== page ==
Continuing my intertwining Path of Silva and Path of Diaz series, we're talking about lateral movement and running dudes onto punches. I think we all saw a pretty clear change in Anderson Silva from the time he left PRIDE to his UFC debut.
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When we left our hero, Anderson Silva, he had flown over the top of Carlos Newton as his knee collided with the Canadian grappler's face. It was Silva's biggest, and only, notable win in PRIDE FC, and appears on highlight reels to this day.
There has been a great deal of discussion over why some fighters who couldn't make it in PRIDE became big deals in the UFC, and why many of the legends from PRIDE struggled once they came stateside. There's plenty of considerations from PED testing (which can often be more of a test in time management than a deterrent to PED use) to Phil Baroni's theory on jetlag being greater going one way around the world.
But in truth, if a fighter is going to be great, he'll find a way to be great when it is time. Athletic peak means a good deal, but belts aren't won on athleticism or genetic gifts alone. The fighting world is full of Kevin Randlemans and Stefan Struves who never combined their gifts with discipline, game planning and adaptability.
Almost a Nobody
Anderson Silva looked, for quite some time, to be another. He was commonly referred to as the most technically skilled striker in the Chute Boxe camp, and I wouldn't doubt that for a moment. But sparring with other heavy-handed brawlers isn't going to prepare you to deal with the better grapplers out there. Everything the Chute Boxe camp showed in the early 2000's was geared at moving forward swinging and looking to fight off the takedown when it came.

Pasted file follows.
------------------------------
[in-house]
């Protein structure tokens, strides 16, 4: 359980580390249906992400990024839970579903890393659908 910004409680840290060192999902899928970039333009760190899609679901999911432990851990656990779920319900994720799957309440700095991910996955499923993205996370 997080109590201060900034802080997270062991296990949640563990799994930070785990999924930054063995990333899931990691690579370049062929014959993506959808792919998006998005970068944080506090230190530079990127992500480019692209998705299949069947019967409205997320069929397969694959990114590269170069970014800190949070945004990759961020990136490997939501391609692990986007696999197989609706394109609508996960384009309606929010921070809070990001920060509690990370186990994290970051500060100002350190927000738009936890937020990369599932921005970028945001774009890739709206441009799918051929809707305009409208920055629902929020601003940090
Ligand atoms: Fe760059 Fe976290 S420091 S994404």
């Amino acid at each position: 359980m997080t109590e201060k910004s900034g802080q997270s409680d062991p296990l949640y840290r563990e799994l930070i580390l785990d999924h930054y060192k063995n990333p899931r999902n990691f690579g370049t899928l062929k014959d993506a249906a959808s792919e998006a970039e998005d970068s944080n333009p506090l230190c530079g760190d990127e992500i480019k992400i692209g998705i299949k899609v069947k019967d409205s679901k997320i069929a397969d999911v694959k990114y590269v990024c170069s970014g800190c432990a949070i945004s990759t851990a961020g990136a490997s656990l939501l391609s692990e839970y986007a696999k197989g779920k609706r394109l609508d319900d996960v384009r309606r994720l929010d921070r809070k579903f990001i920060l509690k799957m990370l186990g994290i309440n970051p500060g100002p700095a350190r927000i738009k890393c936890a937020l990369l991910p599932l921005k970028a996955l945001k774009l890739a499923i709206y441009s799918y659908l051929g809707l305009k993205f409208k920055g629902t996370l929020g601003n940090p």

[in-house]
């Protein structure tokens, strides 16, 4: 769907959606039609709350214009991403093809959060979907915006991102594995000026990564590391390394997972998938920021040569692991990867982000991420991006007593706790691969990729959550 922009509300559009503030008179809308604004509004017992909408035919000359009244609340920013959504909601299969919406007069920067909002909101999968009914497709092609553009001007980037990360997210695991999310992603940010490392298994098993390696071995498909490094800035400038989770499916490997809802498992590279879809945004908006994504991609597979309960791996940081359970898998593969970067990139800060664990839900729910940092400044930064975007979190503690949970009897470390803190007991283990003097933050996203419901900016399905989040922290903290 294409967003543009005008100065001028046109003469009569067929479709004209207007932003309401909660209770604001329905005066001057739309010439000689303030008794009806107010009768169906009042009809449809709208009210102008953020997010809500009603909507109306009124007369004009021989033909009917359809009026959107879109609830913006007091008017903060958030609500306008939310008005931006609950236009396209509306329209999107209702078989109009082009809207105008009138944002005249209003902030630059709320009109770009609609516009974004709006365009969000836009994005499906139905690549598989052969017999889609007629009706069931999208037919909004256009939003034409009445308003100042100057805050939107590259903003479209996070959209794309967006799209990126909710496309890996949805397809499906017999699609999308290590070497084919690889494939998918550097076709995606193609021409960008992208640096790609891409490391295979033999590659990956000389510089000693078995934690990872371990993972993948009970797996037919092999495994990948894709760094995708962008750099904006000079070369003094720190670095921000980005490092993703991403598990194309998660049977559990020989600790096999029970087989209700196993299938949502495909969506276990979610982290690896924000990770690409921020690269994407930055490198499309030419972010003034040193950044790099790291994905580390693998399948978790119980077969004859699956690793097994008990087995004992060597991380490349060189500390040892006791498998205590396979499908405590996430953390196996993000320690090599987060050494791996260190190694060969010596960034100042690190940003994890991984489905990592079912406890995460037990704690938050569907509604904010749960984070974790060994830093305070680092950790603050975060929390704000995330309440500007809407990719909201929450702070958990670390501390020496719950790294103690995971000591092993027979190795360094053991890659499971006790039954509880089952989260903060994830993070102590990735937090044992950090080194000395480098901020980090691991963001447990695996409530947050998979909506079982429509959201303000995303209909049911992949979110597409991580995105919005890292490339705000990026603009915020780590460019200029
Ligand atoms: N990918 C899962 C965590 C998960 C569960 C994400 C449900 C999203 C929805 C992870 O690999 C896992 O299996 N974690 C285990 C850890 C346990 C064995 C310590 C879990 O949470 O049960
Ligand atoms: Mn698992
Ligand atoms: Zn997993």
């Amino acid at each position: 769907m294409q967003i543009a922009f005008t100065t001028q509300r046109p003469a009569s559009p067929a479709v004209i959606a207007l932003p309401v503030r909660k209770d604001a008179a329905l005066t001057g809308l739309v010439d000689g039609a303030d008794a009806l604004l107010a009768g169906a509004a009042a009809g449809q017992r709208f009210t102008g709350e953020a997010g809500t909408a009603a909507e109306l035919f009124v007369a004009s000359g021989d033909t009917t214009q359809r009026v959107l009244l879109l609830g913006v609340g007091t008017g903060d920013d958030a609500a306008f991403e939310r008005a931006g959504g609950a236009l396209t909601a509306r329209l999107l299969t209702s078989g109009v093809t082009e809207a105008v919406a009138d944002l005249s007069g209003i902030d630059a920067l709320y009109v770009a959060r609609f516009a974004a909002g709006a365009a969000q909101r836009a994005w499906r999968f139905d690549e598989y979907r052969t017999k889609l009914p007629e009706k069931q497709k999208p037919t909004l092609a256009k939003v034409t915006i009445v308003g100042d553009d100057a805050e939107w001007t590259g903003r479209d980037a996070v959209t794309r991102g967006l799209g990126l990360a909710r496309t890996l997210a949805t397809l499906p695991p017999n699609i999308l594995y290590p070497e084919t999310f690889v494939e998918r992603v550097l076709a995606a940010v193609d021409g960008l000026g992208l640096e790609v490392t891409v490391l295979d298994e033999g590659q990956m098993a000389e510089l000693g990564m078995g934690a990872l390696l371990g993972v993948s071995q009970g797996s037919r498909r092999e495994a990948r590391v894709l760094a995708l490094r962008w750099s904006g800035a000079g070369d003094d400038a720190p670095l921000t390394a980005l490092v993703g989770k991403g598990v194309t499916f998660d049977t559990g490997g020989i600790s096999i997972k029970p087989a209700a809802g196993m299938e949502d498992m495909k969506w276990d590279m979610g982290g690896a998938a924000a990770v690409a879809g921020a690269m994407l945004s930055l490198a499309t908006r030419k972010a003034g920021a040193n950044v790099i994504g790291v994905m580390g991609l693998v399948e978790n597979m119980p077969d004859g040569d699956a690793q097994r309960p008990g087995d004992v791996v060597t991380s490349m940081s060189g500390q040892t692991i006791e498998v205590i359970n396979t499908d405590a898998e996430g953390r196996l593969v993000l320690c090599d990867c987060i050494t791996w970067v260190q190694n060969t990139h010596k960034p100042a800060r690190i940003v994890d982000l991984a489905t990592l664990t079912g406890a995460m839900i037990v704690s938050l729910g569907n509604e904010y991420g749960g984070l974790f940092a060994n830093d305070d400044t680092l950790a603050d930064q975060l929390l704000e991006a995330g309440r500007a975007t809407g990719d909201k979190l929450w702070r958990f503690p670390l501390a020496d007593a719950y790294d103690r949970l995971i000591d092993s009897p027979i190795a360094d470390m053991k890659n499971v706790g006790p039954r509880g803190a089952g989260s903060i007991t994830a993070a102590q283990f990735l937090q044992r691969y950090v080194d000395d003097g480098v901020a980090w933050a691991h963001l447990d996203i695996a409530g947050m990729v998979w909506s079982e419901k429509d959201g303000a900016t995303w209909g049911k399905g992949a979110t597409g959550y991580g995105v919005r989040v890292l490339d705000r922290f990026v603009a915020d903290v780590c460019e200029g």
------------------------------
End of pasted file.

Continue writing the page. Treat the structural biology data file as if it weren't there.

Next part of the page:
You can see it in Silva's career up to his departure from PRIDE. He was walking forward, squatting low, throwing two punches and then trying to fight off the shot from his opponent. He wasn't a stocky block of muscle like Wanderlei Silva, and he often had a height advantage over his opponents. A height advantage is great in the kicking game, but every inch of height is another split second in the level-change. Too often when Silva moved forward striking, his opponents were able to get in on his hips and take him to the mat.
It was after his fight with Daiju Takase, where Silva was easily taken down as a result of this forward movement, that Silva almost gave up fighting for good. After leaving Chute Boxe and joining Brazilian Top Team with the Nogueira brothers, Silva started to have something of a career renaissance, becoming the Cage Rage middleweight champion.
He picked up a couple more losses, against Ryo Chonan who famously hit a kani-basami or 'crab pincer' takedown into a heel hook, and a disqualification for upkicking Yushin Okami from the guard, but generally Silva was looking a lot more like an all around fighter than an uncomfortable sprawl-and-brawler.
Silva's most memorable moment in Cage Rage came as he knocked out Tony Fryklund with a back elbow which he had learned from the Tony Jaa film, Ong Bak (the techniques of which we have looked at extensively in the past). On the strength of his performance, Silva was contracted by the UFC and thrown straight into a title eliminator against The Crippler, Chris Leben.
Leben was the UFC's wild man. Getting his contract off of the first season of The Ultimate Fighter, he was the guy in the house making a ruckus before the contestants were seemingly obligated to do so. But after his unsuccessful stint on TUF, Leben started to put together a streak of wins across the TUF Finale and each of the first four UFC Fight Night cards. A fan favourite for his heavy hands and granite jaw, he looked to be moving ever closer to a shot at Rich Franklin's middleweight title.
“Welcome to the Octagon, Anderson Silva” said Mike Goldberg, as Silva and Leben moved out of their corners. It might have been equally appropriate to say “Welcome to the Octagon, lateral movement”.